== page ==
Tuesday, 11 December 2012
Industrial Biotechnology and the Emerging Bioeconomy
Plenary Three: Biotechnology of the Future - Industrial Biotechnology and Synthetic Biology
Blog from Global Forum On Biotechnology - The Evolving Promise Of The Life Sciences
The third plenary session of the conference focused on industrial biotechnology in the context of the emerging bioeconomy. Chaired by James Philp of the OECD, the session featured speakers from the Russian Federation, Brazil, the Netherlands, and the UK. A key theme to emerge from this panel was how the specificities of the seemingly global ‘bioeconomy’ are influenced by geographies, histories, and government policies at the national level. For example, Russia and Brazil are large countries with plenty of arable land for growing biomass, while the biomass potential of Britain and the Netherlands is much more constrained. These factors are contributing to the development of different national strategies for promoting industrial biotechnology.
Vladimir Popov from the Bakh Institute of Biochemistry outlined prospects for the bioeconomy in the Russian Federation. With a huge landmass, 20% of the world’s forest resources and plenty of water, Russia could become an increasingly important producer (and exporter) of biomass. Their biotech sector is currently small (less than 1% of GDP), but recent initiatives (including a 2012 State coordination program for biotechnology development until 2020) are placing strategic emphasis on the bioeconomy. Priority areas for development include agbiotech, forest biotechnology, and environmental protection, but interestingly not biofuels. (Despite a long history of creative methods for extracting alcohol from plants, as Popov pointed out!) This is in part owing to geopolitical considerations, with Russia relying heavily on oil both domestically and as an export commodity. At this stage, government intervention in the form of subsidies and legislation is seen as critical for getting a bioeconomy off the ground.
Eduardo Giacomazzi provided a Brazilian perspective on the ProAlcool program and the development of biofuel products. Brazil enjoys 278 days of sun annually and has a long history of cultivating sugar cane (ever since the Portuguese introduced it in the 1600s). These factors have contributed to their emergence as a world leader in biofuel production following the oil crisis in the early 1970s. Brazil now produces nearly 30bn litres of ethanol annually, and has about 470 sugar cane and ethanol plants. Giacomazzi echoed a point raised by Popov, stressing the long-term and elaborate investments and incentives that have been implemented by the Brazilian government to bring about the current situation, in the face of significant fluctuations in global energy, food and sugar prices over the past 40 years.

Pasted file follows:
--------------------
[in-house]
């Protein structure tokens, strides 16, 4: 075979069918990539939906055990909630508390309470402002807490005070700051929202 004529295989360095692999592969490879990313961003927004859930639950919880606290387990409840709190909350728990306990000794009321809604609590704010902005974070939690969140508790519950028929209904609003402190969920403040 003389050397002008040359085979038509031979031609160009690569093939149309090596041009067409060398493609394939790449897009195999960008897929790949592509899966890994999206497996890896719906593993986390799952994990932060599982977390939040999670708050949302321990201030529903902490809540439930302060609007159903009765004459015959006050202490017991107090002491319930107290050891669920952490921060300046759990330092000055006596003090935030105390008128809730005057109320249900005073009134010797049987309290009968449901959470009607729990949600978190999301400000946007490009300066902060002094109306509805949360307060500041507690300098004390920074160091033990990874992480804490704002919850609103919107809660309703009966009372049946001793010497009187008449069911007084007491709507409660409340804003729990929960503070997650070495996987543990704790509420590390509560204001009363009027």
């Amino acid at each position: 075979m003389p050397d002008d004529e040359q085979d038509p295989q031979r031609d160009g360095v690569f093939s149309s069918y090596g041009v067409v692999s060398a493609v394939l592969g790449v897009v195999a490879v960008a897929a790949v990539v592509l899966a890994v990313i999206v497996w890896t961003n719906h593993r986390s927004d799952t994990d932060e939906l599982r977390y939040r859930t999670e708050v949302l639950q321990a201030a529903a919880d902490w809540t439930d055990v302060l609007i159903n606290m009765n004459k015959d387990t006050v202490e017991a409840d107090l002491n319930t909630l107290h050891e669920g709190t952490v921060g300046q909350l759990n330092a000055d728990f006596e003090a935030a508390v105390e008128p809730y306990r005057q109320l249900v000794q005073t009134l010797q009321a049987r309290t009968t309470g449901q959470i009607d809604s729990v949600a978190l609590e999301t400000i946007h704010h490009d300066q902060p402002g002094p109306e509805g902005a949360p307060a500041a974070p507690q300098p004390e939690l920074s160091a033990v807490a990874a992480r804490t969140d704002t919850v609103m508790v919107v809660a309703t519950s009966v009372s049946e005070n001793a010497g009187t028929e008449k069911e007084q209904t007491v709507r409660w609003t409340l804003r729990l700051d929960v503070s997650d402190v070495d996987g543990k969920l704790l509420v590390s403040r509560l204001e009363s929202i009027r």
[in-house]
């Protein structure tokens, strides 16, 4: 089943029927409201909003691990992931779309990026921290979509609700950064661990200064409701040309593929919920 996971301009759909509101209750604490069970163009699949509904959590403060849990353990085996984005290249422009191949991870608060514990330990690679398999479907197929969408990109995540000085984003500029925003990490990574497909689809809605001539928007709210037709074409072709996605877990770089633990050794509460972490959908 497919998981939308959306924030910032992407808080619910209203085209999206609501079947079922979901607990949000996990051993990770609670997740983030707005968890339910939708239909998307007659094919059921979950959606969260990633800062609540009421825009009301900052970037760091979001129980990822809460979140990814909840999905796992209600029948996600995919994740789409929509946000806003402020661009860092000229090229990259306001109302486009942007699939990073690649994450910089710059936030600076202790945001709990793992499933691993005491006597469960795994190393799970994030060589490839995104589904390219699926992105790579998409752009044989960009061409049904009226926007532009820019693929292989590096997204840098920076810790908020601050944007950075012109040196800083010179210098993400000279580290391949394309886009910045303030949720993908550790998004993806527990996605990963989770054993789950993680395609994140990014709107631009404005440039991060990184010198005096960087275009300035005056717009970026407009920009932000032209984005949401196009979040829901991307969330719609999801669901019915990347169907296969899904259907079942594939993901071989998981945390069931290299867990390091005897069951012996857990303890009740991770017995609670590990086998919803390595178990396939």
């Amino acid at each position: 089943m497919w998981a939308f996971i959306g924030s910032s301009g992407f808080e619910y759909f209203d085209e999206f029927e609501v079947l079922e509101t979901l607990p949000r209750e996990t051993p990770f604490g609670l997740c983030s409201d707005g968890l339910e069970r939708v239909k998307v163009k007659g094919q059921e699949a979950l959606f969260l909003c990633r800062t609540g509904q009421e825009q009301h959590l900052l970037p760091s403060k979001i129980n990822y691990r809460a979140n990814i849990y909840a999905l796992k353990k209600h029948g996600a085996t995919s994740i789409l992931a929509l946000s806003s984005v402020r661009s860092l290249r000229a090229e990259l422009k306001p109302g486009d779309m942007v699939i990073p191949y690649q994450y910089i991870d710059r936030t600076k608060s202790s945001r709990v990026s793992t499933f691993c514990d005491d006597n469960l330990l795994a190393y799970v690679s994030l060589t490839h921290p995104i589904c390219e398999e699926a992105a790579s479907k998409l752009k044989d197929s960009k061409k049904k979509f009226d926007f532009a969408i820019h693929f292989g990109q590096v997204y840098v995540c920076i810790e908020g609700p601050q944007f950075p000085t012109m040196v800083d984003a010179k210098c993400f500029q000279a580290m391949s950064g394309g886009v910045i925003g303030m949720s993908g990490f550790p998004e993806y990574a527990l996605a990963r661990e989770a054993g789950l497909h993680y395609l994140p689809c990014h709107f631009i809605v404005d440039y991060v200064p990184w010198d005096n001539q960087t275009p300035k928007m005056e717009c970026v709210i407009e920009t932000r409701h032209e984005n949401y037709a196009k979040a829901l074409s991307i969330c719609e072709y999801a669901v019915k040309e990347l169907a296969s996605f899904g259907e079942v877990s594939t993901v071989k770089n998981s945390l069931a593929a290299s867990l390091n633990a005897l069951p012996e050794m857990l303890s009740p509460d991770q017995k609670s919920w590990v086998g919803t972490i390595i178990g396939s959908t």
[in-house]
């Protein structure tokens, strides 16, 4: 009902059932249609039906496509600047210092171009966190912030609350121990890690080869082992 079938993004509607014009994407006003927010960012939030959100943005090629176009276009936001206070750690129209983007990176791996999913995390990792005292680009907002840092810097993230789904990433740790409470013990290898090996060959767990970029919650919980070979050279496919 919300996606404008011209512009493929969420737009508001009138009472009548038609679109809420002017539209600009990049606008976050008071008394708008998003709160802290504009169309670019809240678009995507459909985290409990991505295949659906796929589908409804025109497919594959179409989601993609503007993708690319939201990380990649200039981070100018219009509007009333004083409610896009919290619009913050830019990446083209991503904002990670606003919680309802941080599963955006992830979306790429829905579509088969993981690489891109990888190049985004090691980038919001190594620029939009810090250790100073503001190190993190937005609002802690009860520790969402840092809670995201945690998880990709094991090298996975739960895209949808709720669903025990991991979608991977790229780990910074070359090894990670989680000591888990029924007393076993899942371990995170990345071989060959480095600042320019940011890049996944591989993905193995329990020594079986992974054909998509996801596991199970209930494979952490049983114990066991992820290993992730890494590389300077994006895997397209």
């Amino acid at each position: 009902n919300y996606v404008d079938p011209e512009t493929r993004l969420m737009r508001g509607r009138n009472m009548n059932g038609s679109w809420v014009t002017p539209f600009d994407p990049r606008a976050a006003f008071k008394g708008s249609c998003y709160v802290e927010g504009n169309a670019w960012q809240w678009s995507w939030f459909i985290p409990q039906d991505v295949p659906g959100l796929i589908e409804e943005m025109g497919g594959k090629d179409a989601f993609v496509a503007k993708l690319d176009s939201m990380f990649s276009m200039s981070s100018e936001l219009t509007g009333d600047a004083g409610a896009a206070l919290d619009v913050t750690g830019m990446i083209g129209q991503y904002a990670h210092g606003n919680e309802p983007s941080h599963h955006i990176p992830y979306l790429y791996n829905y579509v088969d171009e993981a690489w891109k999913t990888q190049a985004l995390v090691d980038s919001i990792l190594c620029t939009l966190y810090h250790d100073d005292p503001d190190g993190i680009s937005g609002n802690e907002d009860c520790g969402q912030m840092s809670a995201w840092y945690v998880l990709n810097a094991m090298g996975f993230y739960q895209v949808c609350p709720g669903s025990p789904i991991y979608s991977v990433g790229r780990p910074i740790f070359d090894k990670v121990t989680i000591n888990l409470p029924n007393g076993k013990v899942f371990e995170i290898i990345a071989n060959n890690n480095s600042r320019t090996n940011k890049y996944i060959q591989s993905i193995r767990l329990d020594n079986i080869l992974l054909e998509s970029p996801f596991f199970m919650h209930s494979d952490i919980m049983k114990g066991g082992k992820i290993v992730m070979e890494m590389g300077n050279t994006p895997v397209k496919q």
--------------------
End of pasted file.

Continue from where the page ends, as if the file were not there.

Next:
Roeland Bosch from the Ministry of Economic Affairs, Agriculture and Innovation in the Netherlands prioritized the need to develop bioeconomy activities in a sustainable manner. He talked about a project to develop generic and quantitative ways of measuring the sustainability of agri-food supply chains and biomass commodities such as biofuels. Such quantitative metrics would ideally help to cut through the confusion being generated by a rapid proliferation of sustainability certification schemes. Bosch’s team is developing a complex valuation and modeling process that attempts to incorporate social, environmental and economic dimensions of sustainability. They are also involved in setting up a mediation court to help resolve disputes over the sustainability of biomass projects and imports.
Finally, Belinda Clarke from the UK Technology Strategy Board focused her attention on one of the key platform technologies seen to underpin the growth of an industrial bioeconomy, namely synthetic biology. She described the process leading to the UK’s publication of a national roadmap for synthetic biology earlier in 2012. This roadmap is concerned in particular with the translation of basic research into commercialization and job creation. The priorities identified through this work are being followed up with a number of small- and large-scale initiatives to foster research, development and commercialisation of synthetic biology in the UK. The TSB sees managing the public debate around synthetic biology as key to its progress, and is keen to promote ‘responsible innovation’ in this sector.